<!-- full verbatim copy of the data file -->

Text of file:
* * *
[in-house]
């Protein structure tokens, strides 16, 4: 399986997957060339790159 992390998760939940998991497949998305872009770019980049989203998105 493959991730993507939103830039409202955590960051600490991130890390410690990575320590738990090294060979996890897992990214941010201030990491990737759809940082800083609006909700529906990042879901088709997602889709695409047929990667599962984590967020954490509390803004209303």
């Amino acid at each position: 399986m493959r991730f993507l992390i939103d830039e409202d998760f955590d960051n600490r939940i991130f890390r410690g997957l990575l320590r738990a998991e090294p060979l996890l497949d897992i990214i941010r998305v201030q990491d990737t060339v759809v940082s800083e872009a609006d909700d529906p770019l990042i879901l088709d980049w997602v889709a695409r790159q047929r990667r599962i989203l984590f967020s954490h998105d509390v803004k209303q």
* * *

[in-house]
């Protein structure tokens, strides 16, 4: 399986997957060339790159 992390998760939940998991497949998305872009770019980049989203998105 493959991730993507939103830039409202955590960051600490991130890390410690990575320590738990090294060979996890897992990214941010201030990491990737759809940082800083609006909700529906990042879901088709997602889709695409047929990667599962984590967020954490509390803004209303």
């Amino acid at each position: 399986m493959r991730f993507l992390i939103d830039e409202d998760f955590d960051n600490r939940i991130f890390r410690g997957l990575l320590r738990a998991e090294p060979l996890l497949d897992i990214i941010r998305v201030q990491d990737t060339v759809v940082s800083e872009a609006d909700d529906p770019l990042i879901l088709d980049w997602v889709a695409r790159q047929r990667r599962i989203l984590f967020s954490h998105d509390v803004k209303q």